I’m not suggesting that these acts must be outrightly condoned. It may even work beautifully for some. Some of the distractions may even succeed in bringing ‘positive’ change in oneself. However, the point isn’t to find the ‘best coping mechanism,’ that simultaneously resists the logic of capital while healing the hurt. Rather, the point is to merely acknowledge that one is in a vulnerable place, in love and in pain.

All we need at times is the ability to talk to somebody, to share experiences that are regarded as ‘strictly’ personal. Yet, these ‘personal’ instances are the ones on which a thriving industry of love capitalizes on, by offering to provide ‘solutions’ to love/pain through alienating people from their own experiences and their own people.

We are heartbroken! No, we do not need to ‘move on’ quickly! Instead, we need to build friendships, solidarities, care-systems.

Instead of calling a friend up and crying one’s eyes out, one prefers to make the gym their temple, in which they ‘sculpt’ and ‘resurrect’ themselves. So the gym then becomes the go-to-place for both the lover and the loser: one hits it to impress a potential partner and another hits the gym to recover from a break up. Of course, some do it for themselves too, but here I want to restrict myself to discussing the scenario where the Gym (or any other commodity) assumes the form of hope, of recovery, of healing and re-building ‘self-confidence,’ regaining the lost self esteem – all at once. But is it really?

Functionally, none of these possibilities are promised by the gym, contingently though the chances of its fulfilment are seen to have been achieved.

Do it! Hit the gym, clip your hair, take a run! Sleep around, get drunk, smoke! Do it if you think it helps! Have that ‘Break Up Party Chocolate Eclair’ and even dance to that Break Up Song. Do it if you want to, don’t do it because the world is pressuring you to ‘forget,’ to erase yourself and your experiences in order to maintain a facade of normalcy/happiness. Don’t do it because their human sensibilities cannot respond to your ‘negativity/(oft loosely-used) depression.’ Don’t do it because the society demands of you to disengage with grief.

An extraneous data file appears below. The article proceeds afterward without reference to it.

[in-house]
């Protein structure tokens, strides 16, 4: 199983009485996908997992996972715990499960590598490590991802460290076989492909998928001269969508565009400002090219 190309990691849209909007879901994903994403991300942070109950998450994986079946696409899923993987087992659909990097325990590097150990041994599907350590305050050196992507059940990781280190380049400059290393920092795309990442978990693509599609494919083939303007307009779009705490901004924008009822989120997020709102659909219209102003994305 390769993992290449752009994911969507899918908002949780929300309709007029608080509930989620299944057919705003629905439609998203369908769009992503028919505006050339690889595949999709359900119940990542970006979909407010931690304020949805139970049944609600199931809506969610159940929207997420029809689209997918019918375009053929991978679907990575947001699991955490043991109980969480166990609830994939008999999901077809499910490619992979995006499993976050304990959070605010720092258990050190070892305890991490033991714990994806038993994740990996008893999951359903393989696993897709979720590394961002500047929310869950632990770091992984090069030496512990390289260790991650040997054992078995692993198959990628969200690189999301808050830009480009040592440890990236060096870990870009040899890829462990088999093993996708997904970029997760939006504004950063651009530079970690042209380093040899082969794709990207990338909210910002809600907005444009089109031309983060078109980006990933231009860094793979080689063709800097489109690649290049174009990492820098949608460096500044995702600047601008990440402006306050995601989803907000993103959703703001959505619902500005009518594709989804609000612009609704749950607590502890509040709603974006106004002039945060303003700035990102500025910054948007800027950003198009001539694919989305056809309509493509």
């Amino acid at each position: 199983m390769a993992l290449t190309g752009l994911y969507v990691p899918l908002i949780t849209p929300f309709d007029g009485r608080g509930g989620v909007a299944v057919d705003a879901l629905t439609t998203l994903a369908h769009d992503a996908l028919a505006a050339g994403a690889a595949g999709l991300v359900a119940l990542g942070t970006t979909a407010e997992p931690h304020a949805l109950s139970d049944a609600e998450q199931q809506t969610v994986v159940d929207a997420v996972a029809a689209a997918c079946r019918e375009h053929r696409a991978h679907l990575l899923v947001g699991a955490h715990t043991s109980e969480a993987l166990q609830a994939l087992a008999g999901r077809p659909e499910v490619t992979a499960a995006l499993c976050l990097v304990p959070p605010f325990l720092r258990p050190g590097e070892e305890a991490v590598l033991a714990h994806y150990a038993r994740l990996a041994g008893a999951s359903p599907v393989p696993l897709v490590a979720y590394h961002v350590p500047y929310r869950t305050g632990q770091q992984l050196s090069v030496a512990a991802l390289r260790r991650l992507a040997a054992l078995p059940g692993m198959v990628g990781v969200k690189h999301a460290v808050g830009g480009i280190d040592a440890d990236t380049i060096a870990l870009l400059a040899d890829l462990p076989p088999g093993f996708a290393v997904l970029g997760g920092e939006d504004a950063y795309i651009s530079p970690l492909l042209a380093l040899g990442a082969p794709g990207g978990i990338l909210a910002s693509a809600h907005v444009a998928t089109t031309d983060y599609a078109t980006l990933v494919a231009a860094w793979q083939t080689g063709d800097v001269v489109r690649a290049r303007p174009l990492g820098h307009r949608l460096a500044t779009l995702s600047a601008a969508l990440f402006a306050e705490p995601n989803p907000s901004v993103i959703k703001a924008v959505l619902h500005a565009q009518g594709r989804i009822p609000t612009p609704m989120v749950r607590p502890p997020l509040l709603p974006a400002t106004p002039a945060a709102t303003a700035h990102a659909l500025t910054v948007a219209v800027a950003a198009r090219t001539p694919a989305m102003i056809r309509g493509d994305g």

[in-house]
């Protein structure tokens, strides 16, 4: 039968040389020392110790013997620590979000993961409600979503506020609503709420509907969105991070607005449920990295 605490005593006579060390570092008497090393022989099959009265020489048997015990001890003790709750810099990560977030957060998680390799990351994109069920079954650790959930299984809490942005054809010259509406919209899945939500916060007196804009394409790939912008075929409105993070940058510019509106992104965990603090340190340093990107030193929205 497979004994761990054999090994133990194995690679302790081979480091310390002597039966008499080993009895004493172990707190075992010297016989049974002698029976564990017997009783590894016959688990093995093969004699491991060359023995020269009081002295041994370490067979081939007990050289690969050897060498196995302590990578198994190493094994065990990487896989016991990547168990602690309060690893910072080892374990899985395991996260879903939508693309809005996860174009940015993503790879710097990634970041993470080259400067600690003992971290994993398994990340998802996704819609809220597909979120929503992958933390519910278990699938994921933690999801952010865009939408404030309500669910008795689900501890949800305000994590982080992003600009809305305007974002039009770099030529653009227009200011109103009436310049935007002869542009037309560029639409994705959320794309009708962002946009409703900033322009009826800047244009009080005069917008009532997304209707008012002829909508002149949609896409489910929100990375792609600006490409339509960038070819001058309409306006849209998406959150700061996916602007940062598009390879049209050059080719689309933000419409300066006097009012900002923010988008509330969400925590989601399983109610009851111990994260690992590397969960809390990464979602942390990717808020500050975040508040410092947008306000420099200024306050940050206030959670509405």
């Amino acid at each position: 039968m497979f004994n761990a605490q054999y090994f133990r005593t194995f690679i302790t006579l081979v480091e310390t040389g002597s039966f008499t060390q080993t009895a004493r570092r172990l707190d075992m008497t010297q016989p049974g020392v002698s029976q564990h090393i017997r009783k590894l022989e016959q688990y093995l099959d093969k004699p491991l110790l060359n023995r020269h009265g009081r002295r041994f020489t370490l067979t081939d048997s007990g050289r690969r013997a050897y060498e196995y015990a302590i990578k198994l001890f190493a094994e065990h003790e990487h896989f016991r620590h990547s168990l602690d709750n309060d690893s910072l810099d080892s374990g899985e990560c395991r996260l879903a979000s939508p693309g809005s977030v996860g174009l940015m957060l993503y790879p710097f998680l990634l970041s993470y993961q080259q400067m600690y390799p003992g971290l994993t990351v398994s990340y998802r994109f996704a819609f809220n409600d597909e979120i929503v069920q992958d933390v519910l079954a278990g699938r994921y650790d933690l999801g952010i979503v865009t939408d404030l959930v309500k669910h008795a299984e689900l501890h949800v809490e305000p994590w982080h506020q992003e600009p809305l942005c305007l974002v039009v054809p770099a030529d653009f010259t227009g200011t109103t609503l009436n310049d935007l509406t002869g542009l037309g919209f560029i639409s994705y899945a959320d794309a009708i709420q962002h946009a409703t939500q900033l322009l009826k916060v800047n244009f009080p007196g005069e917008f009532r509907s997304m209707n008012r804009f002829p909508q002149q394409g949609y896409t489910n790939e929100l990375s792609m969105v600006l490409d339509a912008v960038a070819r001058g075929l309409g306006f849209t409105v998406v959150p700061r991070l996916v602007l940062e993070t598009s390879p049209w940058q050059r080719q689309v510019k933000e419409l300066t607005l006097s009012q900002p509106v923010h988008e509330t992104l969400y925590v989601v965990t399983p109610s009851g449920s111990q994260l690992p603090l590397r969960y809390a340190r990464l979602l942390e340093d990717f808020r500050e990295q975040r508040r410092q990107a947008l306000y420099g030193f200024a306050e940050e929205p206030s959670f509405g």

It is essential that we recognise that we’re not alone in this!

Let us resist the temptation offered by rationalists and marketers that taps into people’s insecurities, needle their deepest feelings of inadequacy, to market a break up just as much as they want to market love on Valentine’s Day. But understand that our heartbreaks do have a subversive potential. We are heartbroken! Yes! No, we do not need to ‘get over this and move on’ quickly! Instead, we need to build friendships, solidarities, care-systems.

It is essential that we recognize that we’re not alone in this! Even though we feel lonely, this loneliness is collective and shared. The world is trying to make it feel as though a break up or a patch up is strictly ‘personal,’ and that you alone must survive it. It’s not! The pursuit of individual happiness doesn’t trump or excuse our obligations to each other.

Let’s resist the appeal of individualistic ‘therapeutic’ approaches to the problems of our time by recognizing the need for creation of solidarity that rebuild confidence in our collective capacity to deal with problems attributed to ‘personal shortcomings’ and in that the market’s grip on our very souls can be broken.